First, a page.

Ireland 2009, Part Three: The North

After Galway, it was time to head up to dear old Donegal. We stayed at a cozy little B&B just outside of the town, and our hosts were just the prototypical Irish B&B owners. The gentleman owned a store in town that sold all sorts of wool products (we bought new winter hats for the kids and socks for me), and he was more than happy to sit down for a quick pint and a chat. The lady of the house was fully in charge of the place, including all the wonderful cooking we enjoyed for breakfast. I can’t believe I haven’t mentioned the wonders of the “full Irish” breakfast yet: bacon rashers (thick slices of bacon not seen in the US), sausages, eggs, white pudding, black pudding (I am a pudding fan, even if others are grossed out by it), toast, potato, fried tomato, baked beans and sauteed mushrooms. It took me a long time after returning home to adjust to boring old bagels and cereal. Unfortunately, I never did get a good picture of the full Irish, since it seemed rude to bring a camera to table.

Here’s the best view from a B&B that we had our whole trip, the beautiful Lough Eske there, complete with sheep noises drifting across from the neighbors (surprisingly little smell though).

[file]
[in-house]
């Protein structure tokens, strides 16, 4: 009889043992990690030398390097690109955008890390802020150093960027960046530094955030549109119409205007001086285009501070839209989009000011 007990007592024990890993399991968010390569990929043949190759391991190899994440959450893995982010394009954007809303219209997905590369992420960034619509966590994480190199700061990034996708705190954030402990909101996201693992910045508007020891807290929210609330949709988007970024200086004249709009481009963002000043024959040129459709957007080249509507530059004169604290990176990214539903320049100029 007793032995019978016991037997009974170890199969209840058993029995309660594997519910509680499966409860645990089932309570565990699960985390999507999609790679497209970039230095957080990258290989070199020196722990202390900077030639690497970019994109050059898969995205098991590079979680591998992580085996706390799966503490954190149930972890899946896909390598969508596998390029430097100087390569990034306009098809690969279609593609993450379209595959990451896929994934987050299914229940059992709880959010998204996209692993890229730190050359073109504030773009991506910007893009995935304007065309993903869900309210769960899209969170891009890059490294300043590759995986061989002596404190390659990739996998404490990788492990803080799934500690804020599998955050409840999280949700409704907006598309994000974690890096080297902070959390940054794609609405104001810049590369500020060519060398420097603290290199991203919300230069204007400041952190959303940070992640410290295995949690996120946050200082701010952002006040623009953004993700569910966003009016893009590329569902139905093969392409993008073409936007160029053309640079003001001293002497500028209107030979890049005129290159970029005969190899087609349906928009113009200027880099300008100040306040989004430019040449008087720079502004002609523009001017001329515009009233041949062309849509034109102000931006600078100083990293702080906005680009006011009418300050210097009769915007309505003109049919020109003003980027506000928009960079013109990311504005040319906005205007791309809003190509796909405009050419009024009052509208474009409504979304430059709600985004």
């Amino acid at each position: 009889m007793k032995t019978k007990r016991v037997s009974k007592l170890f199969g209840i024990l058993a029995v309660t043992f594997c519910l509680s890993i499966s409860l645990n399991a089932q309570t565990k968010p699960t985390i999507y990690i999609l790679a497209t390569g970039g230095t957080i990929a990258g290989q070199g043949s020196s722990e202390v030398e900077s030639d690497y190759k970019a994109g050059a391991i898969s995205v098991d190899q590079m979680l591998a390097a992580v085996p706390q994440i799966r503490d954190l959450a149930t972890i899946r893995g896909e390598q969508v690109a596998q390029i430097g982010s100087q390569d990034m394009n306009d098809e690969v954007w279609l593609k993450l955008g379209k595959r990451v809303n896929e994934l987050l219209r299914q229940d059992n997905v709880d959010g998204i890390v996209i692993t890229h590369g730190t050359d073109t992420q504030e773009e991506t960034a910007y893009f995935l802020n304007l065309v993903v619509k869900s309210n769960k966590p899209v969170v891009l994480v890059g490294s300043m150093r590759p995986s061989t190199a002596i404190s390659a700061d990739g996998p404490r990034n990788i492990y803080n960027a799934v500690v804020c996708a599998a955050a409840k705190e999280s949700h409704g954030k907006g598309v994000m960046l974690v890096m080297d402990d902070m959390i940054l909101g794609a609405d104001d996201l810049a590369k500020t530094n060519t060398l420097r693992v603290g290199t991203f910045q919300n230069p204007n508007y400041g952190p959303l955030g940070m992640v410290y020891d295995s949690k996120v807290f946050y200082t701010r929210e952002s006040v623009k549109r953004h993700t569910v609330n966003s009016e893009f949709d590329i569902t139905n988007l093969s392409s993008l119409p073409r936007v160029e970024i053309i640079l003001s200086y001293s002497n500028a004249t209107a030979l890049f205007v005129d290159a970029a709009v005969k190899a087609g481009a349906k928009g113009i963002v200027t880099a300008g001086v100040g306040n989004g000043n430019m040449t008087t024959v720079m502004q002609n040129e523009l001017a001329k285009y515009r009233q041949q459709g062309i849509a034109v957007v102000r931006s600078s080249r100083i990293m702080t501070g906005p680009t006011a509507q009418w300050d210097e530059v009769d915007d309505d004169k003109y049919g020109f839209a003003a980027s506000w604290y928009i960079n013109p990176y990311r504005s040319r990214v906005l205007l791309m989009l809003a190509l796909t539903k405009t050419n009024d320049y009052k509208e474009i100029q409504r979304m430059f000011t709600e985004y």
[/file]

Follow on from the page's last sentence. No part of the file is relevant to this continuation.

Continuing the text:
Our cozy room.

Ardeevin Guest House, from the outside.
From Donegal, it’s a short drive over to Northern Ireland and the home of Belleek Pottery and China. Amazingly enough, we managed to keep both kids from breaking anything, though there were a few close calls. After buying a bunch of china (conveniently packaged and shipped to your home direct from the factory store!), we headed down the road to Enniskillen, stronghold of the Maguires, my mother’s side of the family.

Maguire Castle, which we fully expect to inherit one of these days….

The kids particularly enjoyed the Easter themed “duck hunt” the castle ran. They had to find all the ducks hidden in the displays and write down all their names while Lisa and I tried to actually learn something about the ancestors.

One of the many times we stopped for tea, this time at The Sheelin in Ballanaleck. Irish place names are so fun to say. Ballanaleck.

Back in Donegal, we visited the Franciscan Friary ruins. Plenty of “fairy gardening” going on here, much to Ellie’s delight.

Killybegs is a real working fishing town up the coast of Donegal Bay.

We were on our way to see Slieve League and took some pictures along the long hike up the road.

The Giant’s chair and table at the bottom.

Just show this picture to anyone who thinks Ireland just has hills of green. Slieve League is 3 times higher than the Cliffs of Moher, and truly an amazing sight.